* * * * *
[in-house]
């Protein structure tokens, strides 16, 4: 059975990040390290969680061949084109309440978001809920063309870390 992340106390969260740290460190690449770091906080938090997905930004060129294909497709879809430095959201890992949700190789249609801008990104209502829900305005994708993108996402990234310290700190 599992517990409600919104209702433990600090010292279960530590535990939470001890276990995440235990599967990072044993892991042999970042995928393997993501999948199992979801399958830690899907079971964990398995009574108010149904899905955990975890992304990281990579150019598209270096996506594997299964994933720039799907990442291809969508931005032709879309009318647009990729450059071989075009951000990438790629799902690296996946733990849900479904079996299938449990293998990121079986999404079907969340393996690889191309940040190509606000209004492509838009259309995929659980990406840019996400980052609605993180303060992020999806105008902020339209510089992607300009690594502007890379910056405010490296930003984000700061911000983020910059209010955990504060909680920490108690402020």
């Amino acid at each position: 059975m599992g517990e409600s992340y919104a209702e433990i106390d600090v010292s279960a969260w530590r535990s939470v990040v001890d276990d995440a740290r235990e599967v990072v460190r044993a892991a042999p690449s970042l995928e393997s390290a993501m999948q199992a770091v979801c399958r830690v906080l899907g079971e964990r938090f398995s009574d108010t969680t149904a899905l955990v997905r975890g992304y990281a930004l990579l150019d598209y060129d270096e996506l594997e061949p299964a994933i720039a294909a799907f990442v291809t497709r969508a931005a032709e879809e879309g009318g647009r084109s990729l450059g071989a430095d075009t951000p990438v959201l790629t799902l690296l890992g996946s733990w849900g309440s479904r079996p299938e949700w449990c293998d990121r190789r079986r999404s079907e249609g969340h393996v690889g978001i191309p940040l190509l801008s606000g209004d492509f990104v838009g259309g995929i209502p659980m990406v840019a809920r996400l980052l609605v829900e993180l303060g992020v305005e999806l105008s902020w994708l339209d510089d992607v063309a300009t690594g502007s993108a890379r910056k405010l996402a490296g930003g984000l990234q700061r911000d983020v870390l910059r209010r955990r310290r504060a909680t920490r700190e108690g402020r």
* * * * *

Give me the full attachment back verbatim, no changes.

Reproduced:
[in-house]
């Protein structure tokens, strides 16, 4: 059975990040390290969680061949084109309440978001809920063309870390 992340106390969260740290460190690449770091906080938090997905930004060129294909497709879809430095959201890992949700190789249609801008990104209502829900305005994708993108996402990234310290700190 599992517990409600919104209702433990600090010292279960530590535990939470001890276990995440235990599967990072044993892991042999970042995928393997993501999948199992979801399958830690899907079971964990398995009574108010149904899905955990975890992304990281990579150019598209270096996506594997299964994933720039799907990442291809969508931005032709879309009318647009990729450059071989075009951000990438790629799902690296996946733990849900479904079996299938449990293998990121079986999404079907969340393996690889191309940040190509606000209004492509838009259309995929659980990406840019996400980052609605993180303060992020999806105008902020339209510089992607300009690594502007890379910056405010490296930003984000700061911000983020910059209010955990504060909680920490108690402020």
């Amino acid at each position: 059975m599992g517990e409600s992340y919104a209702e433990i106390d600090v010292s279960a969260w530590r535990s939470v990040v001890d276990d995440a740290r235990e599967v990072v460190r044993a892991a042999p690449s970042l995928e393997s390290a993501m999948q199992a770091v979801c399958r830690v906080l899907g079971e964990r938090f398995s009574d108010t969680t149904a899905l955990v997905r975890g992304y990281a930004l990579l150019d598209y060129d270096e996506l594997e061949p299964a994933i720039a294909a799907f990442v291809t497709r969508a931005a032709e879809e879309g009318g647009r084109s990729l450059g071989a430095d075009t951000p990438v959201l790629t799902l690296l890992g996946s733990w849900g309440s479904r079996p299938e949700w449990c293998d990121r190789r079986r999404s079907e249609g969340h393996v690889g978001i191309p940040l190509l801008s606000g209004d492509f990104v838009g259309g995929i209502p659980m990406v840019a809920r996400l980052l609605v829900e993180l303060g992020v305005e999806l105008s902020w994708l339209d510089d992607v063309a300009t690594g502007s993108a890379r910056k405010l996402a490296g930003g984000l990234q700061r911000d983020v870390l910059r209010r955990r310290r504060a909680t920490r700190e108690g402020r």